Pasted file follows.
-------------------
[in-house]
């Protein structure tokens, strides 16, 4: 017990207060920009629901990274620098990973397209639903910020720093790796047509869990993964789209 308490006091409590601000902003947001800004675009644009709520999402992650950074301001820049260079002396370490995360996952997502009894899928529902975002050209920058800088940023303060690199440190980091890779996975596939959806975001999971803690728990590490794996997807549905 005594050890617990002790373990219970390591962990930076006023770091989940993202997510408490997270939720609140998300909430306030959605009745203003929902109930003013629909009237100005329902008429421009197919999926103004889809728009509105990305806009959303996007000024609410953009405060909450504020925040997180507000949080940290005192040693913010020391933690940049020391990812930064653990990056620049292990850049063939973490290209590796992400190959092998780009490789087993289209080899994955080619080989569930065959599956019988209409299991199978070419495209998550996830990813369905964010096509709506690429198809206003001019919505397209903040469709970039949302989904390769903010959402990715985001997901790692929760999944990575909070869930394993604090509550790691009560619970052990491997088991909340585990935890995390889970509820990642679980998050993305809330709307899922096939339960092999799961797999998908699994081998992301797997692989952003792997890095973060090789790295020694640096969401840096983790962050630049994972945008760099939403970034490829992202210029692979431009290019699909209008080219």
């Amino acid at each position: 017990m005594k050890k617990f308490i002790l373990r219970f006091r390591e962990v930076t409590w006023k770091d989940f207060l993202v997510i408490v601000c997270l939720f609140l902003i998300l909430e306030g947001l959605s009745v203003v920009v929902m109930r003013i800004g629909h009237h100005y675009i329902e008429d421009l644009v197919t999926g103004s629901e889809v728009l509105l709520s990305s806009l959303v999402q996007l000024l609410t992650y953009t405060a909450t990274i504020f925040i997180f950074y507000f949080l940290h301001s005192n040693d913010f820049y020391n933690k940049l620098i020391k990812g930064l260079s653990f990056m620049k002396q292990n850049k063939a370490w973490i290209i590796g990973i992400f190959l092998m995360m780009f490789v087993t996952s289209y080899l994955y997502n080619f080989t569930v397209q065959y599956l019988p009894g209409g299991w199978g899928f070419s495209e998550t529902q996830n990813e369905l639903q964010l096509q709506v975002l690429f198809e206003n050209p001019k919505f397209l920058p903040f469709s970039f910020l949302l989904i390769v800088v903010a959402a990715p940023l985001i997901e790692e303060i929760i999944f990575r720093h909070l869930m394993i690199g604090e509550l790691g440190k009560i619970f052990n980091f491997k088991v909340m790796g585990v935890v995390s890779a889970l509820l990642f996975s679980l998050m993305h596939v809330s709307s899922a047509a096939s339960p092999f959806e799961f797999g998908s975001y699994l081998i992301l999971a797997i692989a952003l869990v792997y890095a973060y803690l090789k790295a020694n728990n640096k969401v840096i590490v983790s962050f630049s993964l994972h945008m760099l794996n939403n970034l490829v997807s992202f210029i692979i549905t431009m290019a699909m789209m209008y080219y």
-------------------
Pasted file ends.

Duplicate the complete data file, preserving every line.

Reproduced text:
[in-house]
């Protein structure tokens, strides 16, 4: 017990207060920009629901990274620098990973397209639903910020720093790796047509869990993964789209 308490006091409590601000902003947001800004675009644009709520999402992650950074301001820049260079002396370490995360996952997502009894899928529902975002050209920058800088940023303060690199440190980091890779996975596939959806975001999971803690728990590490794996997807549905 005594050890617990002790373990219970390591962990930076006023770091989940993202997510408490997270939720609140998300909430306030959605009745203003929902109930003013629909009237100005329902008429421009197919999926103004889809728009509105990305806009959303996007000024609410953009405060909450504020925040997180507000949080940290005192040693913010020391933690940049020391990812930064653990990056620049292990850049063939973490290209590796992400190959092998780009490789087993289209080899994955080619080989569930065959599956019988209409299991199978070419495209998550996830990813369905964010096509709506690429198809206003001019919505397209903040469709970039949302989904390769903010959402990715985001997901790692929760999944990575909070869930394993604090509550790691009560619970052990491997088991909340585990935890995390889970509820990642679980998050993305809330709307899922096939339960092999799961797999998908699994081998992301797997692989952003792997890095973060090789790295020694640096969401840096983790962050630049994972945008760099939403970034490829992202210029692979431009290019699909209008080219």
């Amino acid at each position: 017990m005594k050890k617990f308490i002790l373990r219970f006091r390591e962990v930076t409590w006023k770091d989940f207060l993202v997510i408490v601000c997270l939720f609140l902003i998300l909430e306030g947001l959605s009745v203003v920009v929902m109930r003013i800004g629909h009237h100005y675009i329902e008429d421009l644009v197919t999926g103004s629901e889809v728009l509105l709520s990305s806009l959303v999402q996007l000024l609410t992650y953009t405060a909450t990274i504020f925040i997180f950074y507000f949080l940290h301001s005192n040693d913010f820049y020391n933690k940049l620098i020391k990812g930064l260079s653990f990056m620049k002396q292990n850049k063939a370490w973490i290209i590796g990973i992400f190959l092998m995360m780009f490789v087993t996952s289209y080899l994955y997502n080619f080989t569930v397209q065959y599956l019988p009894g209409g299991w199978g899928f070419s495209e998550t529902q996830n990813e369905l639903q964010l096509q709506v975002l690429f198809e206003n050209p001019k919505f397209l920058p903040f469709s970039f910020l949302l989904i390769v800088v903010a959402a990715p940023l985001i997901e790692e303060i929760i999944f990575r720093h909070l869930m394993i690199g604090e509550l790691g440190k009560i619970f052990n980091f491997k088991v909340m790796g585990v935890v995390s890779a889970l509820l990642f996975s679980l998050m993305h596939v809330s709307s899922a047509a096939s339960p092999f959806e799961f797999g998908s975001y699994l081998i992301l999971a797997i692989a952003l869990v792997y890095a973060y803690l090789k790295a020694n728990n640096k969401v840096i590490v983790s962050f630049s993964l994972h945008m760099l794996n939403n970034l490829v997807s992202f210029i692979i549905t431009m290019a699909m789209m209008y080219y």